The Cape Argus on Friday the 24th of January was thought-provoking for a number of reasons. The article by Sipokazi Fokazi was long overdue and I support the idea that drug addicts and drunkards should pay for their own health care. The warning by SA Medical Association and the Democratic Nursing Organization of SA is redundant as ordinary people are struggling to access dialysis programs amongst other services. Waiting at clinics and hospitals have become part of our public healthcare culture. Why should poor people care about the quality treatment of drug addicts and drunkards who inflict harm upon themselves and others at the financial expense of ratepayers?

Marianne Merten’s article on President Zuma skipping the World Economic Forum and Mazibuko’s critique was interesting for a different reason. Mazibuko’s need to say something in this regard displays a lack of poise and her response to the President’s diary is mediocre. If she wants to dictate the President’s schedule she must apply for a job in his office. She should consider what value the President will have at the forum, since Finance Minister Pravin Gordhan is leading the delegation in any case. Also, does Mazibuko believe that it is more important for the President to go and ingratiate himself with the greedy elite in Europe or end the service delivery protest where citizens are killed?

The article by Kieran Legg that clarified why 5000 less tourists visited Robben Island over the Christmas period was gloomy. That politically motivated interest is considered above common sense and business planning is sad. Those responsible for the Robben Island project should be reminded that flogging a dead horse is futile as this behaviour displays a type of acquired mental retardation.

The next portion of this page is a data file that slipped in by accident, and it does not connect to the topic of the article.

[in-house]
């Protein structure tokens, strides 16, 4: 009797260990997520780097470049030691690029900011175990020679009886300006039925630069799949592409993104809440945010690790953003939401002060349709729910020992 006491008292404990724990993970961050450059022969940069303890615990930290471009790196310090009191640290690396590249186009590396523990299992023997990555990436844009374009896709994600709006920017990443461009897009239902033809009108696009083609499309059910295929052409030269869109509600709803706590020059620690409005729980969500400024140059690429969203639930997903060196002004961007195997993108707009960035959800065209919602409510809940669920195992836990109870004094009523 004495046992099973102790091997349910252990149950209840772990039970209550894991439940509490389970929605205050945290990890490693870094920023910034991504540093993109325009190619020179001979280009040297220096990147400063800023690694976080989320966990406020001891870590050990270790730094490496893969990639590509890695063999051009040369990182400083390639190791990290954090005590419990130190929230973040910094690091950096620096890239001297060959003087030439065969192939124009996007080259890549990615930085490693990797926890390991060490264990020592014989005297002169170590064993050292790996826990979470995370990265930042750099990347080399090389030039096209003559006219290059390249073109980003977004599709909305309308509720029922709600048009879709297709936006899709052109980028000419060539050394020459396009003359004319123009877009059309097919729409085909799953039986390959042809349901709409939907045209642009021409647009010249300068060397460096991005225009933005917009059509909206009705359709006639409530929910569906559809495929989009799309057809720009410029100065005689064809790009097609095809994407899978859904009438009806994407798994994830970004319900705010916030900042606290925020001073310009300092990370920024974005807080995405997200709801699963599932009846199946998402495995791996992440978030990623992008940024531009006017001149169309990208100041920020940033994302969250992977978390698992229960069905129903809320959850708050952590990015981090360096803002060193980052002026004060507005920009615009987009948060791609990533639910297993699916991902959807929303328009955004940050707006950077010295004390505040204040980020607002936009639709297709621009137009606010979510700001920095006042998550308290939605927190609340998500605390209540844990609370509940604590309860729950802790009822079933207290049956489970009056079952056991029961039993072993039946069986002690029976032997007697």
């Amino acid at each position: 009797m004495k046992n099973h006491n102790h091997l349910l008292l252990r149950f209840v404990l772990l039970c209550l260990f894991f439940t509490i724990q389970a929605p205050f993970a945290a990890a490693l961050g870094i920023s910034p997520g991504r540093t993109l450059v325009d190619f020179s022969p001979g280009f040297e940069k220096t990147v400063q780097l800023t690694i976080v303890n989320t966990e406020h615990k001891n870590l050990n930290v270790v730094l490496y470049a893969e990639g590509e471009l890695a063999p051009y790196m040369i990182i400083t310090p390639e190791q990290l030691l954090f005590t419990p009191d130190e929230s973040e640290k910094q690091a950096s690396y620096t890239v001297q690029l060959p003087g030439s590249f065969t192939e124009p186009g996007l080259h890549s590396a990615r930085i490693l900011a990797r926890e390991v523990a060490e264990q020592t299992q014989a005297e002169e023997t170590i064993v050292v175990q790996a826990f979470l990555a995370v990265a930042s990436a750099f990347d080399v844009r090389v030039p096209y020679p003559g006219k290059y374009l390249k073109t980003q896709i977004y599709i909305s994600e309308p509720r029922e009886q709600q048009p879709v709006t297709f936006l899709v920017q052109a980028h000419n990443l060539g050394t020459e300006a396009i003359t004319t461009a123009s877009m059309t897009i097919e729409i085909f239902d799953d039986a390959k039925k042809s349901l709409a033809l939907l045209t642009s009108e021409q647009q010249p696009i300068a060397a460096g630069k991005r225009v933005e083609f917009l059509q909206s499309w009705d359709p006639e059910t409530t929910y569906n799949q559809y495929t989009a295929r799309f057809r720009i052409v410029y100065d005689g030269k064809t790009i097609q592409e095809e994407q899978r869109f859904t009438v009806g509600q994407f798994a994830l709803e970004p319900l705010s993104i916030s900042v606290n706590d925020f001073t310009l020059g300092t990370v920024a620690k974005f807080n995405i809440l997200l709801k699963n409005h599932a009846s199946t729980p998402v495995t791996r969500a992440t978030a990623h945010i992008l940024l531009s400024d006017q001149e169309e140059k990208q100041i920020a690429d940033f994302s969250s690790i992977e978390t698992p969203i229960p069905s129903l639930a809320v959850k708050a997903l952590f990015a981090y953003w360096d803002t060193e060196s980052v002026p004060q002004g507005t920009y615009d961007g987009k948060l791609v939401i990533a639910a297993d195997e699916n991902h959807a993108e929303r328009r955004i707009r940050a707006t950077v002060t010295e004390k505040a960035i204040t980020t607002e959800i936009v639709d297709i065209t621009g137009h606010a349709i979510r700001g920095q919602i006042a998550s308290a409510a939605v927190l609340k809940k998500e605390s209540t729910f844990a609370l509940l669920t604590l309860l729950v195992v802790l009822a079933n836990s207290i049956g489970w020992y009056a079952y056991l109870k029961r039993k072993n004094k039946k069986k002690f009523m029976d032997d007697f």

The letter to the editor “If you help yourself you can achieve so much more” by J Hendricks was well thought out, practical and concise. The notion of smaller families, self-sustainability, use of common sense and seeking a genuine value based education is what our society requires. We also need people with practical and tangible skills and this is not always available at university. Most students after graduation realize that a basic degree in reality means little without life skills and so on.

I also believe that a contributing problem remains ignorance and laziness. For example, I recently met a person who had resigned from his job because the hotel that he worked for did not consent to him having a beard. I was intrigued because the man was poor and was referred to me because he was unable to pay his municipal accounts. I was left considering if this person was using his religion to justify his resignation or if he was just lazy and preferred not to work.

To conclude in the words of Martin Luther King Jr. “nothing in the world is more dangerous than sincere ignorance and conscientious stupidity”- I rest my case.
Cllr Yagyah Adams

Cape Muslim Congress

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